The city of Halifax is an Atlantic Ocean port situated in eastern Canada and is also the provincial capital of Nova Scotia. Halifax which is known for its history in maritime is a major business and also the largest Canadian city east of Quebec.
The people of Halifax enjoy a great balance of city life and the city offers a lifestyle that is simple and relaxed compared to that of larger and more urban parts of the world.
It is with no doubt that the city of Halifax puts its residents at the liberty of enjoying the best of both worlds and if you are looking to escape the vicious circle of life and start again, Halifax may be just what you are looking for.
Some significant fact about Halifax, Nova Scotia, Canada
- Population (Halifax): 431,479 (2019)
- Population (Nova Scotia): 971,395 (2019)
- Unemployment rate in Halifax: 6.6% (February 2020)
- Median Home Price (Halifax): $328,821 (February 2020)
- Median Home Price (Nova Scotia): $267,500 (February 2020)
- Median Household Income: $69,522 (2016 Census)
- Average Commute Time: 24 minutes (Halifax Partnership)
Housing in Halifax
When put into comparison to major urban cities of Vancouver, Montreal, and Toronto, housing is far more economical in Halifax.
In recent times, however, increased demand in housing for apartments in Halifax has driven the cost of housing higher than in some smaller cities and towns in the Atlantic region.
According to Numbeo, renting a one-bedroom apartment within the city Centre of Halifax will cost you an average of CAD$1,403.65 per month, while the cost outside of the city Centre is $982.13.
For a three-bedroom apartment, rental prices increase to about CAD $2,300 within the city centre and CAD $1,624.42 outside the town Centre.
Buying an apartment within the Halifax city Centre costs an average of CAD $4,964.85 (Price per Square Meter) and CAD $3,058.22 outside of the city Centre of Halifax.
Transportation in Halifax
Transportation in Halifax is categorized into four simple parts which are: walk, bike, bus, and car.
Halifax operates a transportation system mostly consisting of busses routed around the city and surrounding area. A one-way ticket (local transport) for an adult cost an average of CAD $2.75 with a monthly pass (Regular Price) costing $82.50.
While Halifax doesn’t have a subway or train system as part of its transportation system, the city’s relatively small size allows for the sufficiency of the bussing system.
Education in Halifax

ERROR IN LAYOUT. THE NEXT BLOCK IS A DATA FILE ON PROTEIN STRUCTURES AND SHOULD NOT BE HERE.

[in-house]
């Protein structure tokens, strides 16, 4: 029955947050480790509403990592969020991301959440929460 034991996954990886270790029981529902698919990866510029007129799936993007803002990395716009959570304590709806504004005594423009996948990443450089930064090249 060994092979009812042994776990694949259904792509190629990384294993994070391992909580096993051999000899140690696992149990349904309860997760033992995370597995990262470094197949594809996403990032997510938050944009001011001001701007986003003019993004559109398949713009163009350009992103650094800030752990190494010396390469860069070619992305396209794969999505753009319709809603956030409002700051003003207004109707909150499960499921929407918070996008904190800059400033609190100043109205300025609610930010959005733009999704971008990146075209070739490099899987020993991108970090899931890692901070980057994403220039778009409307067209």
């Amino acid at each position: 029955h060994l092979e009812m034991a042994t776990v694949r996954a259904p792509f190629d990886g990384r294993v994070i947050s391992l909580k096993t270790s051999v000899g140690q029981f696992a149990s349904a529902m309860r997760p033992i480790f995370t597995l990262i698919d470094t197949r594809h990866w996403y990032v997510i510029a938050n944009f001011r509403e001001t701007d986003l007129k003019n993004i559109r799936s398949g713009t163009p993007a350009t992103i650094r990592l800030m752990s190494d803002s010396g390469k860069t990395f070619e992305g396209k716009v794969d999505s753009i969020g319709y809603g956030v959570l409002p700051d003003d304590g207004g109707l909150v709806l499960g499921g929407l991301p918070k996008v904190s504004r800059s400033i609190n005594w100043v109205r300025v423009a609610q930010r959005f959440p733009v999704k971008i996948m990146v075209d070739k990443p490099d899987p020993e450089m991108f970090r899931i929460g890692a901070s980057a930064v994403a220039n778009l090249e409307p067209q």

As it is with all of Canada, Halifax features a publicly-funded education system. Children have the liberty to attend public schools at no cost up until the completion of high school.
There also are private schooling options available in Halifax, for parents and guardians who are willing to make payment for some of the accompanying benefits that come with private education.
In terms of post-secondary education, Halifax has several options for school and university studies. The town hosts several university campuses, including Dalhousie University Sexton Campus, Saint Mary’s University, and the University of King’s College.
For cheaper education options, Halifax offers college-level education at its local campus of the Nova Scotia junior college (NSCC), with several diploma and certificate programs designed to organize students for the workforce.
Pros and Cons of Moving to Halifax, Nova Scotia
As an economical, mid-sized city on the Canadian east coast, Halifax has always been aware of its strength when portraying itself to the rest of Canada and the world.
Halifax is known for being friendly, welcoming residents, balanced scenery on the Atlantic Ocean, and a laidback atmosphere that’s ideal for a balanced lifestyle far from the more berserk pace of larger cities. But the city of Halifax does have its own downsides which will be laid out in this article.
Pros of Moving to Halifax
- Reasonable Housing Prices: As earlier stated in this article, housing in Halifax is far more affordable when compared to other major cities of Canada. However, there has been an increased demand in the need for housing in Halifax and this has caused a slight rise in the cost of renting or buying an apartment in Halifax.
- Friendly Residents: The people of Halifax, who are called Haligonians, are known to be very friendly to their selves and to new persons coming into the city. They are readily willing to help each other and join hands to build a community.
- Low crime rate: the continual decrease of the crime rate in Halifax makes it a very safe place to live in. Compared to other parts of Canada, the crime rate of Halifax is lower.
Cons of Moving to Halifax
- Limited Job opportunities: Due to the relatively small population, Nova Scotia tend to experience a slower economy and this affects the rate at which there are opportunities for jobs. While job opportunities are limited, several fields such as the teaching profession are already saturated. Although, there’s the availability of seasonal works and most long-term works are either in physically demanding industries like construction or in minimum wage sectors like call centres. Regardless of the limitations in securing a job, if you’re moving to Halifax with a retirement pension or a work-from-home job, you have nothing to worry about.
- High Cost of Amenities: The cost of living here in Halifax is comparatively high. However, there are exceptions to the prices for which fresh and delicious seafood are bought.
- Higher Taxes: if you’re moving to Halifax, you should be prepared to pay higher taxes as there are not enough large industries available in Nova Scotia to support the government and its services, so resident taxpayers will have to make up for the shortcomings.
If you are thinking of moving to Canada, Halifax would be a great bet to consider for a place to reside.